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Nine Social Media Competitions To Boost Your Following

Everybody loves a social media competition, especially one that requires minimal effort to enter. The great thing for you as a business is it can be a very cost effective way to garner interest and engagement – all you need to run one is some giveaway products or offerings. Social media is one of the…

Facebook competition winnerEverybody loves a social media competition, especially one that requires minimal effort to enter. The great thing for you as a business is it can be a very cost effective way to garner interest and engagement – all you need to run one is some giveaway products or offerings.

Social media is one of the best marketing channels to run a competition in, with its potentially unlimited reach and its ready, eager-to-share audience. There are certain rules to be aware of on each platform – for example on Facebook it is now against the rules to request users to share your page to enter the competition. This useful infographic covers exactly what is and isn’t allowed in Facebook competitions; in comparison, Instagram is relatively laid back about promotion rules. Familiarise yourself with the limitations and requirements of each platform before you launch your competition.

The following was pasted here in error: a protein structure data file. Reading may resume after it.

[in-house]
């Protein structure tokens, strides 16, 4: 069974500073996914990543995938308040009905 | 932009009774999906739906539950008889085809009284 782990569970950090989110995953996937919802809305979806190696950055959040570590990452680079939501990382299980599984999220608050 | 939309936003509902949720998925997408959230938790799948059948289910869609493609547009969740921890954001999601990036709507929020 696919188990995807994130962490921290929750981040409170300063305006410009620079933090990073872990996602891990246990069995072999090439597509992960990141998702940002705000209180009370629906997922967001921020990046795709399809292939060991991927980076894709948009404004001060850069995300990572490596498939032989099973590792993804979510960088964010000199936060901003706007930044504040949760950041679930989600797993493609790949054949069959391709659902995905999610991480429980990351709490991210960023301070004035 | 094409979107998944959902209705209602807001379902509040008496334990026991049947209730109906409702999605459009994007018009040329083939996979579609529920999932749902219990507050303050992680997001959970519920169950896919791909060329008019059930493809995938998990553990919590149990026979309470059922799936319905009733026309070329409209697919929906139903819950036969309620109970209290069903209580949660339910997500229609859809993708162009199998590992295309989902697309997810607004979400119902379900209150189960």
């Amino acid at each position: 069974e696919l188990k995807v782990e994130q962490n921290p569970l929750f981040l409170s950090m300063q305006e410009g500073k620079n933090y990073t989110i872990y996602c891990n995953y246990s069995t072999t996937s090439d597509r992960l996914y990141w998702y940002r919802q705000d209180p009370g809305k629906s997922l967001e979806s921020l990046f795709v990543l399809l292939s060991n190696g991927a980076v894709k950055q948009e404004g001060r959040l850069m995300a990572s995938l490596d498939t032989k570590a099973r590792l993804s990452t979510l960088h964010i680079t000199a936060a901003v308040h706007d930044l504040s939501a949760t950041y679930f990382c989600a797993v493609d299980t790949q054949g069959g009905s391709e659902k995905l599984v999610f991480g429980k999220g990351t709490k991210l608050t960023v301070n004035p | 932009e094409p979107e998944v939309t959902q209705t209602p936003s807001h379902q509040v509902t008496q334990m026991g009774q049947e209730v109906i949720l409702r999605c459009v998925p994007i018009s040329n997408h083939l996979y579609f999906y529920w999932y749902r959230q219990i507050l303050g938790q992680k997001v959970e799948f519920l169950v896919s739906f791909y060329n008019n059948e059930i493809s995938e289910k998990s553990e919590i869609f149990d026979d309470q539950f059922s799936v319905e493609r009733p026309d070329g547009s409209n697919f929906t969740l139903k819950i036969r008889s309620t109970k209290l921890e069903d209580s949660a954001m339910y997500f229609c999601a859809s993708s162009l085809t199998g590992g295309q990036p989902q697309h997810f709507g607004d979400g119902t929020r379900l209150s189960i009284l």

So which kind of social media competitions work best? It depends on your objectives – is your chief aim to get more page likes, website click throughs, product feedback, raise brand awareness, or to collect email addresses? Between them, these nine social media competition types cover all of these objectives.

  1. Simple ‘like this post’ competition, with a random draw. You simply invite the audience to like the post for a chance to enter. This is an effective approach for reaching a mass audience, and it doesn’t require a lot of creative thought. However, because it isn’t very targeted, you risk attracting the ‘wrong’ audience – people just looking to win free stuff. Example competition: “Like this post to win this hamper of goodies”